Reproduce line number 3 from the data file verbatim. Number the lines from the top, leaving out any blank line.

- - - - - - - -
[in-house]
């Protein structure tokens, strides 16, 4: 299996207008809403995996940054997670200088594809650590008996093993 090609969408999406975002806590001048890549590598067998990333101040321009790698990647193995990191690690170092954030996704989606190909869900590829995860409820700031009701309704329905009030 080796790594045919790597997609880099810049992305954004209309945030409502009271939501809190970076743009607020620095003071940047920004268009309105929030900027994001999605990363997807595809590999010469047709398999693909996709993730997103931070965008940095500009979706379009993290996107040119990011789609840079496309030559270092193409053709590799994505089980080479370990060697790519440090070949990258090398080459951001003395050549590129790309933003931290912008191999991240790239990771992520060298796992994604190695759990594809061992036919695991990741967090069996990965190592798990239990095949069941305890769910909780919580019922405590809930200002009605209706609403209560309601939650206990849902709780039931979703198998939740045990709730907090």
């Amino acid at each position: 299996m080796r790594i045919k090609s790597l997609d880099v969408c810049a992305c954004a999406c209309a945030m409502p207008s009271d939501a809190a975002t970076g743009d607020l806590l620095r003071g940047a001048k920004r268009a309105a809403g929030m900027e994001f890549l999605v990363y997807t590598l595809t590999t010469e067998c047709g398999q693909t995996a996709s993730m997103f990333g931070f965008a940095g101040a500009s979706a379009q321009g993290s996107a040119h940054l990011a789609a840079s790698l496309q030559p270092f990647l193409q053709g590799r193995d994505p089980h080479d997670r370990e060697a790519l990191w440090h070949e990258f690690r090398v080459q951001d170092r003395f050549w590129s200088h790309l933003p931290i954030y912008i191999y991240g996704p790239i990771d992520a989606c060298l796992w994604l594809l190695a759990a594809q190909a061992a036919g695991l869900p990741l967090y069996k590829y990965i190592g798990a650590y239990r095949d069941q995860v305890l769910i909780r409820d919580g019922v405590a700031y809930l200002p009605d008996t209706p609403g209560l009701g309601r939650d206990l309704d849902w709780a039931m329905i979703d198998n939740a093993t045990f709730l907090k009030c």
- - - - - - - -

């Amino acid at each position: 299996m080796r790594i045919k090609s790597l997609d880099v969408c810049a992305c954004a999406c209309a945030m409502p207008s009271d939501a809190a975002t970076g743009d607020l806590l620095r003071g940047a001048k920004r268009a309105a809403g929030m900027e994001f890549l999605v990363y997807t590598l595809t590999t010469e067998c047709g398999q693909t995996a996709s993730m997103f990333g931070f965008a940095g101040a500009s979706a379009q321009g993290s996107a040119h940054l990011a789609a840079s790698l496309q030559p270092f990647l193409q053709g590799r193995d994505p089980h080479d997670r370990e060697a790519l990191w440090h070949e990258f690690r090398v080459q951001d170092r003395f050549w590129s200088h790309l933003p931290i954030y912008i191999y991240g996704p790239i990771d992520a989606c060298l796992w994604l594809l190695a759990a594809q190909a061992a036919g695991l869900p990741l967090y069996k590829y990965i190592g798990a650590y239990r095949d069941q995860v305890l769910i909780r409820d919580g019922v405590a700031y809930l200002p009605d008996t209706p609403g209560l009701g309601r939650d206990l309704d849902w709780a039931m329905i979703d198998n939740a093993t045990f709730l907090k009030c």